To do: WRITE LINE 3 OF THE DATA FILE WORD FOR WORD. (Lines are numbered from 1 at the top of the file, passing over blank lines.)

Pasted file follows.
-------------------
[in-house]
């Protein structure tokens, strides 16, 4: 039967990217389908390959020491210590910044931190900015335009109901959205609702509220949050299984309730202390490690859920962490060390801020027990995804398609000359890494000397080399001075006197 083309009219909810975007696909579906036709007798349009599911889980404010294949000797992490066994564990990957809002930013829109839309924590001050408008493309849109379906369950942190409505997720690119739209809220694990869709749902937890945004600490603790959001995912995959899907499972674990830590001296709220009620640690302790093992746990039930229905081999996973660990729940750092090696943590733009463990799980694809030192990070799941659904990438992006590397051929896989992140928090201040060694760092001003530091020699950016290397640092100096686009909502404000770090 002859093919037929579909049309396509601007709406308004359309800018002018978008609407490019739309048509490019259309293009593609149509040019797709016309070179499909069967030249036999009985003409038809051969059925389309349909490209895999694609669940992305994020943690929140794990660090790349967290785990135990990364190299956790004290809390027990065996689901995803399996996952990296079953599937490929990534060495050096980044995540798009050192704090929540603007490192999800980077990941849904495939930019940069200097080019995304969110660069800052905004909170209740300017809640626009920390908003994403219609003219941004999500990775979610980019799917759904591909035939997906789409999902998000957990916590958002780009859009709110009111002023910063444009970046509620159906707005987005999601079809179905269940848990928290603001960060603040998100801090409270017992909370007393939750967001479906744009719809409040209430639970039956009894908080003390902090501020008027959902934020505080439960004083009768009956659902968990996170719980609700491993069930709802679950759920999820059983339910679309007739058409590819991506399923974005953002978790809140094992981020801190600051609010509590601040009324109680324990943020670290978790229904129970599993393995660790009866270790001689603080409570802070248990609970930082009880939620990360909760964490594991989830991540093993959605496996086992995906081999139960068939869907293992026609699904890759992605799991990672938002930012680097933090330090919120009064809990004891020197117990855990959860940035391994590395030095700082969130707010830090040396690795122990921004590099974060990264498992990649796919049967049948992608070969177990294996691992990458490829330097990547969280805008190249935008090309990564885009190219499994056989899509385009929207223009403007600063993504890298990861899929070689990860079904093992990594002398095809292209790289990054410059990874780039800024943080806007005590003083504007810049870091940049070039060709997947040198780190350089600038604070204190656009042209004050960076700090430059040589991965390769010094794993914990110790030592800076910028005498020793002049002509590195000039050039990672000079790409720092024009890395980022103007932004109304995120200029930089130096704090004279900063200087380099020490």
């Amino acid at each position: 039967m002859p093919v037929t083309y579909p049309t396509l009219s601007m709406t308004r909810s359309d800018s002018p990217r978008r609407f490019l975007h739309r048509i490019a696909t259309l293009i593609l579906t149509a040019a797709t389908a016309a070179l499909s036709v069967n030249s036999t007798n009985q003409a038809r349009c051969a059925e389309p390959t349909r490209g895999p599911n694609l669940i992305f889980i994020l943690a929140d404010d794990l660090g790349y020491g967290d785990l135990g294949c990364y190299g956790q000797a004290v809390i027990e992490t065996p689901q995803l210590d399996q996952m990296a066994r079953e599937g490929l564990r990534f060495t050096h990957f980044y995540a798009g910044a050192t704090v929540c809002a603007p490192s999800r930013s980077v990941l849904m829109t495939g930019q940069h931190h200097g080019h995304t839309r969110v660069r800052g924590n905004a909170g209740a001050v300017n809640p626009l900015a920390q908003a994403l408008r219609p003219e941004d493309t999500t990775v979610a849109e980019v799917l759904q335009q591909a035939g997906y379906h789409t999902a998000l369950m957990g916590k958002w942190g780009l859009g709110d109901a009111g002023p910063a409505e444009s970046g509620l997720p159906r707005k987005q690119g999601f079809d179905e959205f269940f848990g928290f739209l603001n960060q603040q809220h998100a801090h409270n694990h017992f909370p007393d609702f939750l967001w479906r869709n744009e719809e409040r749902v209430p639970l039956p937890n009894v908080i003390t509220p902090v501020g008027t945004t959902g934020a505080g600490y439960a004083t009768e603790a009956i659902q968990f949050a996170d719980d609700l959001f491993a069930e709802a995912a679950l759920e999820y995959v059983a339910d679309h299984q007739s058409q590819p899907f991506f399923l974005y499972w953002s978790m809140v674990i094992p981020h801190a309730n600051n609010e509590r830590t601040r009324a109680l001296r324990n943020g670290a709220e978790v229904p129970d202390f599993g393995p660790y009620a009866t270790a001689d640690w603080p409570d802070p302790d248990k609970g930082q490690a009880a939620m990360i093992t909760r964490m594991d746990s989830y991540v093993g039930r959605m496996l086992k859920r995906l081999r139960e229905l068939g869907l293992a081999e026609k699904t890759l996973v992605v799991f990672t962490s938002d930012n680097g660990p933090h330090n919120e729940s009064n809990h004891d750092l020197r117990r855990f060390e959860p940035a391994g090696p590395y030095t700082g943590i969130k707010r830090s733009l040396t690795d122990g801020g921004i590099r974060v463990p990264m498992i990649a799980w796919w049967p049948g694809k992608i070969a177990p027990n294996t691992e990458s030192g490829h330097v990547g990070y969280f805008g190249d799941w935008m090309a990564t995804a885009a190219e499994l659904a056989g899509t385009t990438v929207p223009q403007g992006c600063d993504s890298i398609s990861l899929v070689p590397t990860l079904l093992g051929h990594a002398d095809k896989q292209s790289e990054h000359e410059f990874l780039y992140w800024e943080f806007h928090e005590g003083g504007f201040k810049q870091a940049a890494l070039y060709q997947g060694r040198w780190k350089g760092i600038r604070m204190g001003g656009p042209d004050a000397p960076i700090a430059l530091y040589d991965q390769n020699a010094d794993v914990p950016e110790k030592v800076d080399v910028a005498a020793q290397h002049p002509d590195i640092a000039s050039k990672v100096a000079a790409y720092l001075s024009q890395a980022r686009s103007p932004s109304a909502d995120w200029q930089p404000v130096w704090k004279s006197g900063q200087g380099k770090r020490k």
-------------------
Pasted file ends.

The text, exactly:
């Amino acid at each position: 039967m002859p093919v037929t083309y579909p049309t396509l009219s601007m709406t308004r909810s359309d800018s002018p990217r978008r609407f490019l975007h739309r048509i490019a696909t259309l293009i593609l579906t149509a040019a797709t389908a016309a070179l499909s036709v069967n030249s036999t007798n009985q003409a038809r349009c051969a059925e389309p390959t349909r490209g895999p599911n694609l669940i992305f889980i994020l943690a929140d404010d794990l660090g790349y020491g967290d785990l135990g294949c990364y190299g956790q000797a004290v809390i027990e992490t065996p689901q995803l210590d399996q996952m990296a066994r079953e599937g490929l564990r990534f060495t050096h990957f980044y995540a798009g910044a050192t704090v929540c809002a603007p490192s999800r930013s980077v990941l849904m829109t495939g930019q940069h931190h200097g080019h995304t839309r969110v660069r800052g924590n905004a909170g209740a001050v300017n809640p626009l900015a920390q908003a994403l408008r219609p003219e941004d493309t999500t990775v979610a849109e980019v799917l759904q335009q591909a035939g997906y379906h789409t999902a998000l369950m957990g916590k958002w942190g780009l859009g709110d109901a009111g002023p910063a409505e444009s970046g509620l997720p159906r707005k987005q690119g999601f079809d179905e959205f269940f848990g928290f739209l603001n960060q603040q809220h998100a801090h409270n694990h017992f909370p007393d609702f939750l967001w479906r869709n744009e719809e409040r749902v209430p639970l039956p937890n009894v908080i003390t509220p902090v501020g008027t945004t959902g934020a505080g600490y439960a004083t009768e603790a009956i659902q968990f949050a996170d719980d609700l959001f491993a069930e709802a995912a679950l759920e999820y995959v059983a339910d679309h299984q007739s058409q590819p899907f991506f399923l974005y499972w953002s978790m809140v674990i094992p981020h801190a309730n600051n609010e509590r830590t601040r009324a109680l001296r324990n943020g670290a709220e978790v229904p129970d202390f599993g393995p660790y009620a009866t270790a001689d640690w603080p409570d802070p302790d248990k609970g930082q490690a009880a939620m990360i093992t909760r964490m594991d746990s989830y991540v093993g039930r959605m496996l086992k859920r995906l081999r139960e229905l068939g869907l293992a081999e026609k699904t890759l996973v992605v799991f990672t962490s938002d930012n680097g660990p933090h330090n919120e729940s009064n809990h004891d750092l020197r117990r855990f060390e959860p940035a391994g090696p590395y030095t700082g943590i969130k707010r830090s733009l040396t690795d122990g801020g921004i590099r974060v463990p990264m498992i990649a799980w796919w049967p049948g694809k992608i070969a177990p027990n294996t691992e990458s030192g490829h330097v990547g990070y969280f805008g190249d799941w935008m090309a990564t995804a885009a190219e499994l659904a056989g899509t385009t990438v929207p223009q403007g992006c600063d993504s890298i398609s990861l899929v070689p590397t990860l079904l093992g051929h990594a002398d095809k896989q292209s790289e990054h000359e410059f990874l780039y992140w800024e943080f806007h928090e005590g003083g504007f201040k810049q870091a940049a890494l070039y060709q997947g060694r040198w780190k350089g760092i600038r604070m204190g001003g656009p042209d004050a000397p960076i700090a430059l530091y040589d991965q390769n020699a010094d794993v914990p950016e110790k030592v800076d080399v910028a005498a020793q290397h002049p002509d590195i640092a000039s050039k990672v100096a000079a790409y720092l001075s024009q890395a980022r686009s103007p932004s109304a909502d995120w200029q930089p404000v130096w704090k004279s006197g900063q200087g380099k770090r020490k």